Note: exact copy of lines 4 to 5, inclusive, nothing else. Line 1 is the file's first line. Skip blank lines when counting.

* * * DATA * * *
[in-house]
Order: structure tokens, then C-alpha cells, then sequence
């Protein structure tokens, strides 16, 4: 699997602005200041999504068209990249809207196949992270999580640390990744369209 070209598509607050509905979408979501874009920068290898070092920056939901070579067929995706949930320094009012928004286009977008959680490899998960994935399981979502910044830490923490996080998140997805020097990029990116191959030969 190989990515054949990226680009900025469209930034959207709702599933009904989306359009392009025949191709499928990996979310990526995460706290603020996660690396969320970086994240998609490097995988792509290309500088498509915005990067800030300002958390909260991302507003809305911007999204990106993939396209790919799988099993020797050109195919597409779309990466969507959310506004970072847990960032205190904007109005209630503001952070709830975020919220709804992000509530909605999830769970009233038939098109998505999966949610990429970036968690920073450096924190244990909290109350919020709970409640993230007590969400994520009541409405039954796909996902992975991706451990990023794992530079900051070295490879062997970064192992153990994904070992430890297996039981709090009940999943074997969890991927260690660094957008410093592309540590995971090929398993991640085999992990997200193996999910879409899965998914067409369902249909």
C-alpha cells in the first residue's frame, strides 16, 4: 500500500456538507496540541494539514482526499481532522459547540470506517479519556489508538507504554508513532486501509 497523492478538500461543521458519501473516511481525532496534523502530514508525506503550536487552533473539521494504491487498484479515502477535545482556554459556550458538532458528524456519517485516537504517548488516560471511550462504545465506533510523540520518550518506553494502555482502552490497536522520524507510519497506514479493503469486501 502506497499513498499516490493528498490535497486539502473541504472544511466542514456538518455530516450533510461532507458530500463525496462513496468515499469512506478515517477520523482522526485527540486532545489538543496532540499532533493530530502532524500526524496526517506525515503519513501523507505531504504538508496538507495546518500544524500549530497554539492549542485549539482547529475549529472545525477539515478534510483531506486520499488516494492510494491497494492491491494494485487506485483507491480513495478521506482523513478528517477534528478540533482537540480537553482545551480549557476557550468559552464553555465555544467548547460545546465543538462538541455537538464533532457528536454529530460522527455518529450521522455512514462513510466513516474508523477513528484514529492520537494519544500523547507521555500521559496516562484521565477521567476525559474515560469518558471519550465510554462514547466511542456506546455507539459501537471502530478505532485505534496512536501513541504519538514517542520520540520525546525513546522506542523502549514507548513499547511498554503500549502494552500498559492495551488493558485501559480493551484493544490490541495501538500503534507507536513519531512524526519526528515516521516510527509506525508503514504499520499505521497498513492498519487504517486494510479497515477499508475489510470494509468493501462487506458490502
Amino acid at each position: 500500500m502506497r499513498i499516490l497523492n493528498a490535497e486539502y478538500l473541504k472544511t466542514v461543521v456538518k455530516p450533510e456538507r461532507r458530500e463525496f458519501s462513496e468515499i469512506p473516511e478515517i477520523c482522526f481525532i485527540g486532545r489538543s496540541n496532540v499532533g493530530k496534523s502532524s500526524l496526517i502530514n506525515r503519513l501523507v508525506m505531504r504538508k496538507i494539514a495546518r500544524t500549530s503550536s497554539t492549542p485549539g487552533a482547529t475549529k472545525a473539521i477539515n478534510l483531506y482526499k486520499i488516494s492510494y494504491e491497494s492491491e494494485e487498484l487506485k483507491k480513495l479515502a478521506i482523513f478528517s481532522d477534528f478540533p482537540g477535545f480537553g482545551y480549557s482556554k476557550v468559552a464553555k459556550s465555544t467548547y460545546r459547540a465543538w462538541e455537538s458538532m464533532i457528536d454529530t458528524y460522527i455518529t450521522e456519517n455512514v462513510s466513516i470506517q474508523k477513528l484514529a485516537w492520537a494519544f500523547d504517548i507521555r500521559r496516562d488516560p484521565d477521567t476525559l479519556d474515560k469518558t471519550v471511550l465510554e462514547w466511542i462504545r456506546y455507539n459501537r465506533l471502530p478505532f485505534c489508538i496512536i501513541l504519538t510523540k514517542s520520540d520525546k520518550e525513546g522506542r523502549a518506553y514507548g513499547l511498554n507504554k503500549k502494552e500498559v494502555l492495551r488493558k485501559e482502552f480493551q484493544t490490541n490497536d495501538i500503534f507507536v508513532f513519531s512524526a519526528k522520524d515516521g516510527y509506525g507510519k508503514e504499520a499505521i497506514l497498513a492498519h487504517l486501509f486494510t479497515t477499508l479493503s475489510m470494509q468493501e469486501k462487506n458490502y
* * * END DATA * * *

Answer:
C-alpha cells in the first residue's frame, strides 16, 4: 500500500456538507496540541494539514482526499481532522459547540470506517479519556489508538507504554508513532486501509 497523492478538500461543521458519501473516511481525532496534523502530514508525506503550536487552533473539521494504491487498484479515502477535545482556554459556550458538532458528524456519517485516537504517548488516560471511550462504545465506533510523540520518550518506553494502555482502552490497536522520524507510519497506514479493503469486501 502506497499513498499516490493528498490535497486539502473541504472544511466542514456538518455530516450533510461532507458530500463525496462513496468515499469512506478515517477520523482522526485527540486532545489538543496532540499532533493530530502532524500526524496526517506525515503519513501523507505531504504538508496538507495546518500544524500549530497554539492549542485549539482547529475549529472545525477539515478534510483531506486520499488516494492510494491497494492491491494494485487506485483507491480513495478521506482523513478528517477534528478540533482537540480537553482545551480549557476557550468559552464553555465555544467548547460545546465543538462538541455537538464533532457528536454529530460522527455518529450521522455512514462513510466513516474508523477513528484514529492520537494519544500523547507521555500521559496516562484521565477521567476525559474515560469518558471519550465510554462514547466511542456506546455507539459501537471502530478505532485505534496512536501513541504519538514517542520520540520525546525513546522506542523502549514507548513499547511498554503500549502494552500498559492495551488493558485501559480493551484493544490490541495501538500503534507507536513519531512524526519526528515516521516510527509506525508503514504499520499505521497498513492498519487504517486494510479497515477499508475489510470494509468493501462487506458490502
Amino acid at each position: 500500500m502506497r499513498i499516490l497523492n493528498a490535497e486539502y478538500l473541504k472544511t466542514v461543521v456538518k455530516p450533510e456538507r461532507r458530500e463525496f458519501s462513496e468515499i469512506p473516511e478515517i477520523c482522526f481525532i485527540g486532545r489538543s496540541n496532540v499532533g493530530k496534523s502532524s500526524l496526517i502530514n506525515r503519513l501523507v508525506m505531504r504538508k496538507i494539514a495546518r500544524t500549530s503550536s497554539t492549542p485549539g487552533a482547529t475549529k472545525a473539521i477539515n478534510l483531506y482526499k486520499i488516494s492510494y494504491e491497494s492491491e494494485e487498484l487506485k483507491k480513495l479515502a478521506i482523513f478528517s481532522d477534528f478540533p482537540g477535545f480537553g482545551y480549557s482556554k476557550v468559552a464553555k459556550s465555544t467548547y460545546r459547540a465543538w462538541e455537538s458538532m464533532i457528536d454529530t458528524y460522527i455518529t450521522e456519517n455512514v462513510s466513516i470506517q474508523k477513528l484514529a485516537w492520537a494519544f500523547d504517548i507521555r500521559r496516562d488516560p484521565d477521567t476525559l479519556d474515560k469518558t471519550v471511550l465510554e462514547w466511542i462504545r456506546y455507539n459501537r465506533l471502530p478505532f485505534c489508538i496512536i501513541l504519538t510523540k514517542s520520540d520525546k520518550e525513546g522506542r523502549a518506553y514507548g513499547l511498554n507504554k503500549k502494552e500498559v494502555l492495551r488493558k485501559e482502552f480493551q484493544t490490541n490497536d495501538i500503534f507507536v508513532f513519531s512524526a519526528k522520524d515516521g516510527y509506525g507510519k508503514e504499520a499505521i497506514l497498513a492498519h487504517l486501509f486494510t479497515t477499508l479493503s475489510m470494509q468493501e469486501k462487506n458490502y